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Applying and reapplying for your licence

These pages are about driving laws in the UK. If you are looking for information about driving laws in another country, please contact your local epilepsy organisation.

How can I apply for a driving licence for the first time?

Before you can start driving you will need a provisional driving licence. To be allowed a provisional driving licence you will have to meet the epilepsy driving rules. You can apply for your licence online, or complete an application form available from Post Offices.

I am allowed to drive again. How do I get my driving licence back?

To reapply for your driving licence you will need to complete two forms - a D1 and a medical questionnaire. The D1 application form is available from Post Office branches. Or you can order a D1 pack from the DVLA website. The medical questionnaire is available online from gov.uk/government/publications. If you can’t download the medical form, DVLA will send it to you when they receive your application form. You can send the forms to DVLA up to eight weeks before you can legally drive again.

What information will the driving agencies need?

On the medical questionnaire, you will need to give details about your last seizure. You will also have to give the driving agency consent to do a medical enquiry and give them the name of a doctor who can provide a medical report.

The driving agencies have advised us that lots of applications are delayed because people don’t complete every box in the questionnaire. So in order for your application to go through as quickly and smoothly as possible, make sure you complete every single box.

If you then feel extra explanation is needed, you can enclose a covering letter as well as completing all the boxes. You can also enclose the letter from your doctor about when you last had a seizure.

There is no cost for reapplying for your licence, if you surrendered it because of your epilepsy.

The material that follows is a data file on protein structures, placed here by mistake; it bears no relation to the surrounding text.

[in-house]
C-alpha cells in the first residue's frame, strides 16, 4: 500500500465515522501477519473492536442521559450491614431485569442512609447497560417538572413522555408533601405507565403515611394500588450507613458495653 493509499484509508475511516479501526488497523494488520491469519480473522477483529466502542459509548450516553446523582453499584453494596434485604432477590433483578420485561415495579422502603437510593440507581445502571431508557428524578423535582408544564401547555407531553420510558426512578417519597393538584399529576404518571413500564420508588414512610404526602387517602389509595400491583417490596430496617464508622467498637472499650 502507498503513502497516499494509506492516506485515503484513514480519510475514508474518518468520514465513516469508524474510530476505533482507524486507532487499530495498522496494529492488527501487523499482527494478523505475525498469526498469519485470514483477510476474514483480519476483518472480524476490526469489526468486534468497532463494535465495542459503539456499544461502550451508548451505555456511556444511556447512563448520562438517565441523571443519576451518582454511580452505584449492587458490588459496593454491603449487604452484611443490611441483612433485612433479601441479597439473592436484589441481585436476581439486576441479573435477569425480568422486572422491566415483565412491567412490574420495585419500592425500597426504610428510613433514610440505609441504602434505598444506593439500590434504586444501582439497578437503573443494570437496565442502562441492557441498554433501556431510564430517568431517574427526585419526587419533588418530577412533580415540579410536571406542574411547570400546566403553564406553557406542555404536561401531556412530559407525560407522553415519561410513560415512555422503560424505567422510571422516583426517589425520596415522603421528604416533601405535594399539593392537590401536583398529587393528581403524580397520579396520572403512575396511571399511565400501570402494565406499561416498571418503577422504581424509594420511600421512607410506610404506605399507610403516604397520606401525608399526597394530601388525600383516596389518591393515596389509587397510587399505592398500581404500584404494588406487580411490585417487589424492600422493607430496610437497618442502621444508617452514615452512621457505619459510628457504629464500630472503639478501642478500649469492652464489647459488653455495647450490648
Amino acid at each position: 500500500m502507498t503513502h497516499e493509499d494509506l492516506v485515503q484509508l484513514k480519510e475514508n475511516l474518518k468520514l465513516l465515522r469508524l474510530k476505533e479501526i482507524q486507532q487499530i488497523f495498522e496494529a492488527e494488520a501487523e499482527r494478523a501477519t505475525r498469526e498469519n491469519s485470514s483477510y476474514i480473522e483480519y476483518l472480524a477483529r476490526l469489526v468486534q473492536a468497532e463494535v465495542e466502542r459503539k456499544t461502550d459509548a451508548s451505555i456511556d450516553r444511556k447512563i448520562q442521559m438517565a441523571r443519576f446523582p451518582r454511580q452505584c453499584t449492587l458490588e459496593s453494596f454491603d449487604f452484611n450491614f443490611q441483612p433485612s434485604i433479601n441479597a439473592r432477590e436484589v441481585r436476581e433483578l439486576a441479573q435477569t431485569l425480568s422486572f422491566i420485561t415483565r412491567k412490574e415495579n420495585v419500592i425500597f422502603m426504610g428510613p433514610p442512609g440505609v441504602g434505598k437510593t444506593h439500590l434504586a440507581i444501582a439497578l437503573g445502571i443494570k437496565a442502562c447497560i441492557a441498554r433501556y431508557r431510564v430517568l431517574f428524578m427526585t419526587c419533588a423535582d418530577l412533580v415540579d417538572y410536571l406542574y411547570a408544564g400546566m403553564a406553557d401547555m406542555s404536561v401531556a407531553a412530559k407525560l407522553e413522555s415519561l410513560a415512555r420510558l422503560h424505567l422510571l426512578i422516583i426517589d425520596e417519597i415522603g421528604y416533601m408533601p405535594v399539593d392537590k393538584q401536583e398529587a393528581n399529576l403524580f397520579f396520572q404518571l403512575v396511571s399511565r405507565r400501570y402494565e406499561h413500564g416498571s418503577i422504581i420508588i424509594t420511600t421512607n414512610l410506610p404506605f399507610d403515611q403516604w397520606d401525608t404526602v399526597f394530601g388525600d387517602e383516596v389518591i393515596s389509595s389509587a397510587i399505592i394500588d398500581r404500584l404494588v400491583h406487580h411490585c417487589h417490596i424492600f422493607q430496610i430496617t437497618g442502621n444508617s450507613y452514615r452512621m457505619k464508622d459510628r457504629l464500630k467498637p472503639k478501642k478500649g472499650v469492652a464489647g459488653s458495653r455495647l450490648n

When should I apply for my driving licence again?

Check that your doctor agrees you are fit to start driving again before you apply to get your driving licence back. This will avoid the risk of getting your licence revoked. When you apply to get your licence back, the driving agencies have to make medical enquiries into your fitness to drive. If your doctor and/or the driving agency feels you can't meet the required standards, your driving licence will be revoked. If this happens you will need to wait until all medical enquiries are complete and your driving licence issued before you can start driving again.

When you surrender your driving licence, post both parts of your driving licence, along with a covering letter detailing the nature of your condition.

When will I be able to start driving again?

When you can start driving again depends on whether you sent back your last licence voluntarily, or whether it was formally withdrawn (revoked) by the driving agency.

If you sent your driving licence back voluntarily
If you sent your driving licence back voluntarily you can start the process of reapplying for your driving licence 10 months after your last seizure. And, you may be able to start driving again after 12 months even if you haven’t got your driving licence back yet. This would be possible if:

  • The driving agency has received your application
  • You meet the epilepsy and driving laws
  • There are no other medical or legal reasons why you should not be driving

Full Information about this is available in the leaflet INF188/6 - Can I drive while my application is with DVLA?
DVLA website: gov.uk/government/publications

If your driving licence was revoked
If your driving licence was revoked by DVLA you will have to wait until all medical enquiries are complete. You will also need to have your driving licence back before you can start driving again.

How long will my driving licence be issued for?

When you get your driving licence back, it will be medically restricted. Medically restricted licences are usually for one, two or three years. Three years is the most common.

If you live in England, Scotland and Wales
Once you have been seizure free for a total of five years, and your doctor supports this fact, you can apply for a long term (till 70) licence.

If you live in Northern Ireland
You can apply for a five year licence, but not for a till 70 one.

In England, Scotland, Wales and Northern Ireland, the rules change when you get to 70.

If you would like to see this information with references, visit the Advice and Information references section of our website. If you are unable to access the internet, please contact our Epilepsy freephone Helpline on 0808 800 5050.


This information was written by Epilepsy Action’s advice and information team, with guidance and input from people living with epilepsy and experts at DVLA.